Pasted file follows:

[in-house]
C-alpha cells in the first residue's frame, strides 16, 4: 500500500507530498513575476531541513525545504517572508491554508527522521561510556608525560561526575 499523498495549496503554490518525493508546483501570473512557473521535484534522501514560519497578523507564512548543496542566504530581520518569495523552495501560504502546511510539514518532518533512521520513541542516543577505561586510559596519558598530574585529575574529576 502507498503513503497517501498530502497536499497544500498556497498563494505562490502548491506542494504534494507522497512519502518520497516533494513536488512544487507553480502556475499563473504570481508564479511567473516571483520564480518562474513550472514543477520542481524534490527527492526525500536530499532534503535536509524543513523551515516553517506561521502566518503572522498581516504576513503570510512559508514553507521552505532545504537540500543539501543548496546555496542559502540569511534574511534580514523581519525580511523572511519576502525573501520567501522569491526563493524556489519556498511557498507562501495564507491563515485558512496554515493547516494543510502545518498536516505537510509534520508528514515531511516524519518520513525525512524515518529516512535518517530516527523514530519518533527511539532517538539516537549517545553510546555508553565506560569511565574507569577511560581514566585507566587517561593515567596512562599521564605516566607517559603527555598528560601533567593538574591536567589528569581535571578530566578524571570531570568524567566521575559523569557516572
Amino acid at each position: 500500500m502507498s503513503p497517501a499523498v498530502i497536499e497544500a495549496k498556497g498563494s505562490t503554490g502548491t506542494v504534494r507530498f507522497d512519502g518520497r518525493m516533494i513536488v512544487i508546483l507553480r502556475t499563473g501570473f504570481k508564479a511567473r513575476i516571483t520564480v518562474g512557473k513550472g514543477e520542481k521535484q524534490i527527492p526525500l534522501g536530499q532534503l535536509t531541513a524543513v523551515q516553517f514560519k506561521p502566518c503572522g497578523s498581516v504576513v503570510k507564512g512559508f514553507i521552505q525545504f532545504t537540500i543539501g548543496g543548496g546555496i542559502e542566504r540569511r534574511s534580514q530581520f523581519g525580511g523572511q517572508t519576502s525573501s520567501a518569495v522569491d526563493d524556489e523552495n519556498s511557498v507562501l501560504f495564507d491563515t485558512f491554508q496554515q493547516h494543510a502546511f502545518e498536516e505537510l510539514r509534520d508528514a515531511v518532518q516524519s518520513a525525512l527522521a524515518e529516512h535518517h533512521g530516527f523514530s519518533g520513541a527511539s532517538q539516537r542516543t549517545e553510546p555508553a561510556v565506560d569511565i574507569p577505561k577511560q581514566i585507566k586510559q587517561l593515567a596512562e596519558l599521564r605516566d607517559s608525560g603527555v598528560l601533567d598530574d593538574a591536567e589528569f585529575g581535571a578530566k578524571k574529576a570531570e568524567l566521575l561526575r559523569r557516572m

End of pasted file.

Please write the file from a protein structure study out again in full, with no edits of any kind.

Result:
[in-house]
C-alpha cells in the first residue's frame, strides 16, 4: 500500500507530498513575476531541513525545504517572508491554508527522521561510556608525560561526575 499523498495549496503554490518525493508546483501570473512557473521535484534522501514560519497578523507564512548543496542566504530581520518569495523552495501560504502546511510539514518532518533512521520513541542516543577505561586510559596519558598530574585529575574529576 502507498503513503497517501498530502497536499497544500498556497498563494505562490502548491506542494504534494507522497512519502518520497516533494513536488512544487507553480502556475499563473504570481508564479511567473516571483520564480518562474513550472514543477520542481524534490527527492526525500536530499532534503535536509524543513523551515516553517506561521502566518503572522498581516504576513503570510512559508514553507521552505532545504537540500543539501543548496546555496542559502540569511534574511534580514523581519525580511523572511519576502525573501520567501522569491526563493524556489519556498511557498507562501495564507491563515485558512496554515493547516494543510502545518498536516505537510509534520508528514515531511516524519518520513525525512524515518529516512535518517530516527523514530519518533527511539532517538539516537549517545553510546555508553565506560569511565574507569577511560581514566585507566587517561593515567596512562599521564605516566607517559603527555598528560601533567593538574591536567589528569581535571578530566578524571570531570568524567566521575559523569557516572
Amino acid at each position: 500500500m502507498s503513503p497517501a499523498v498530502i497536499e497544500a495549496k498556497g498563494s505562490t503554490g502548491t506542494v504534494r507530498f507522497d512519502g518520497r518525493m516533494i513536488v512544487i508546483l507553480r502556475t499563473g501570473f504570481k508564479a511567473r513575476i516571483t520564480v518562474g512557473k513550472g514543477e520542481k521535484q524534490i527527492p526525500l534522501g536530499q532534503l535536509t531541513a524543513v523551515q516553517f514560519k506561521p502566518c503572522g497578523s498581516v504576513v503570510k507564512g512559508f514553507i521552505q525545504f532545504t537540500i543539501g548543496g543548496g546555496i542559502e542566504r540569511r534574511s534580514q530581520f523581519g525580511g523572511q517572508t519576502s525573501s520567501a518569495v522569491d526563493d524556489e523552495n519556498s511557498v507562501l501560504f495564507d491563515t485558512f491554508q496554515q493547516h494543510a502546511f502545518e498536516e505537510l510539514r509534520d508528514a515531511v518532518q516524519s518520513a525525512l527522521a524515518e529516512h535518517h533512521g530516527f523514530s519518533g520513541a527511539s532517538q539516537r542516543t549517545e553510546p555508553a561510556v565506560d569511565i574507569p577505561k577511560q581514566i585507566k586510559q587517561l593515567a596512562e596519558l599521564r605516566d607517559s608525560g603527555v598528560l601533567d598530574d593538574a591536567e589528569f585529575g581535571a578530566k578524571k574529576a570531570e568524567l566521575l561526575r559523569r557516572m